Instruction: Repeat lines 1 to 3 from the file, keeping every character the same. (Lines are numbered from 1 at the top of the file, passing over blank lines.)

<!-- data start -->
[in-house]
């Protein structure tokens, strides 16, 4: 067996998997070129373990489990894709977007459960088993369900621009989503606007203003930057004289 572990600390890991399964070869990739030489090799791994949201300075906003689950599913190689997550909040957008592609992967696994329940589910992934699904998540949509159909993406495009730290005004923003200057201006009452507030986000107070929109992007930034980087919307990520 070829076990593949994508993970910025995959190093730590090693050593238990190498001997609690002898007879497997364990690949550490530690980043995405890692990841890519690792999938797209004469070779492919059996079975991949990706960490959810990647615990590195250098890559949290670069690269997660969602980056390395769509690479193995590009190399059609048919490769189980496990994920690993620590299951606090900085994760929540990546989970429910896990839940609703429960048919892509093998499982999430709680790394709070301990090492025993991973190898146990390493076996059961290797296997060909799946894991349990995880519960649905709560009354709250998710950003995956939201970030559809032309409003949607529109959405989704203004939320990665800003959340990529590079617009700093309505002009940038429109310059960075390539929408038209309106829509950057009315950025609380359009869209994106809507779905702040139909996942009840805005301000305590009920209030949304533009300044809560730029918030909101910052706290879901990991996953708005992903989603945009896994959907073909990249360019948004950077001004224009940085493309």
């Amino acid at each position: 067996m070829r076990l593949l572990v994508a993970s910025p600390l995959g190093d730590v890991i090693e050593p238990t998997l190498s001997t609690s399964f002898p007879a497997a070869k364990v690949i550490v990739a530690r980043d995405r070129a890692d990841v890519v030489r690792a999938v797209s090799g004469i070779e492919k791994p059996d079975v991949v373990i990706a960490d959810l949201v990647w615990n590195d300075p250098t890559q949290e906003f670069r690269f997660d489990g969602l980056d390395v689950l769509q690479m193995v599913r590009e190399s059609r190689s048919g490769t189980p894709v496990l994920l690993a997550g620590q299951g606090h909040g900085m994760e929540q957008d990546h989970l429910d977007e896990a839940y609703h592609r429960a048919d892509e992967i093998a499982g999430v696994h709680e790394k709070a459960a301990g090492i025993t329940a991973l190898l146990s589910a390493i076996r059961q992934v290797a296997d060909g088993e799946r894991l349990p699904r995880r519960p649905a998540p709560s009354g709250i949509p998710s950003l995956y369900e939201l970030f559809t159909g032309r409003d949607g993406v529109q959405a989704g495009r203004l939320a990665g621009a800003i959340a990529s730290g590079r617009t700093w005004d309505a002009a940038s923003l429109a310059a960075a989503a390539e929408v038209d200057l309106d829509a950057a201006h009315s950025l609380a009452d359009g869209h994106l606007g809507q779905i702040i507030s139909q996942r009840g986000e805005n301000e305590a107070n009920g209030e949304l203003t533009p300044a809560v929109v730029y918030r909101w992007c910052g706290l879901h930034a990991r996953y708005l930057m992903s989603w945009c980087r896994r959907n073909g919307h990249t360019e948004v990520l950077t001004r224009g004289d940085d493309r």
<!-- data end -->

[in-house]
């Protein structure tokens, strides 16, 4: 067996998997070129373990489990894709977007459960088993369900621009989503606007203003930057004289 572990600390890991399964070869990739030489090799791994949201300075906003689950599913190689997550909040957008592609992967696994329940589910992934699904998540949509159909993406495009730290005004923003200057201006009452507030986000107070929109992007930034980087919307990520 070829076990593949994508993970910025995959190093730590090693050593238990190498001997609690002898007879497997364990690949550490530690980043995405890692990841890519690792999938797209004469070779492919059996079975991949990706960490959810990647615990590195250098890559949290670069690269997660969602980056390395769509690479193995590009190399059609048919490769189980496990994920690993620590299951606090900085994760929540990546989970429910896990839940609703429960048919892509093998499982999430709680790394709070301990090492025993991973190898146990390493076996059961290797296997060909799946894991349990995880519960649905709560009354709250998710950003995956939201970030559809032309409003949607529109959405989704203004939320990665800003959340990529590079617009700093309505002009940038429109310059960075390539929408038209309106829509950057009315950025609380359009869209994106809507779905702040139909996942009840805005301000305590009920209030949304533009300044809560730029918030909101910052706290879901990991996953708005992903989603945009896994959907073909990249360019948004950077001004224009940085493309």
């Amino acid at each position: 067996m070829r076990l593949l572990v994508a993970s910025p600390l995959g190093d730590v890991i090693e050593p238990t998997l190498s001997t609690s399964f002898p007879a497997a070869k364990v690949i550490v990739a530690r980043d995405r070129a890692d990841v890519v030489r690792a999938v797209s090799g004469i070779e492919k791994p059996d079975v991949v373990i990706a960490d959810l949201v990647w615990n590195d300075p250098t890559q949290e906003f670069r690269f997660d489990g969602l980056d390395v689950l769509q690479m193995v599913r590009e190399s059609r190689s048919g490769t189980p894709v496990l994920l690993a997550g620590q299951g606090h909040g900085m994760e929540q957008d990546h989970l429910d977007e896990a839940y609703h592609r429960a048919d892509e992967i093998a499982g999430v696994h709680e790394k709070a459960a301990g090492i025993t329940a991973l190898l146990s589910a390493i076996r059961q992934v290797a296997d060909g088993e799946r894991l349990p699904r995880r519960p649905a998540p709560s009354g709250i949509p998710s950003l995956y369900e939201l970030f559809t159909g032309r409003d949607g993406v529109q959405a989704g495009r203004l939320a990665g621009a800003i959340a990529s730290g590079r617009t700093w005004d309505a002009a940038s923003l429109a310059a960075a989503a390539e929408v038209d200057l309106d829509a950057a201006h009315s950025l609380a009452d359009g869209h994106l606007g809507q779905i702040i507030s139909q996942r009840g986000e805005n301000e305590a107070n009920g209030e949304l203003t533009p300044a809560v929109v730029y918030r909101w992007c910052g706290l879901h930034a990991r996953y708005l930057m992903s989603w945009c980087r896994r959907n073909g919307h990249t360019e948004v990520l950077t001004r224009g004289d940085d493309r």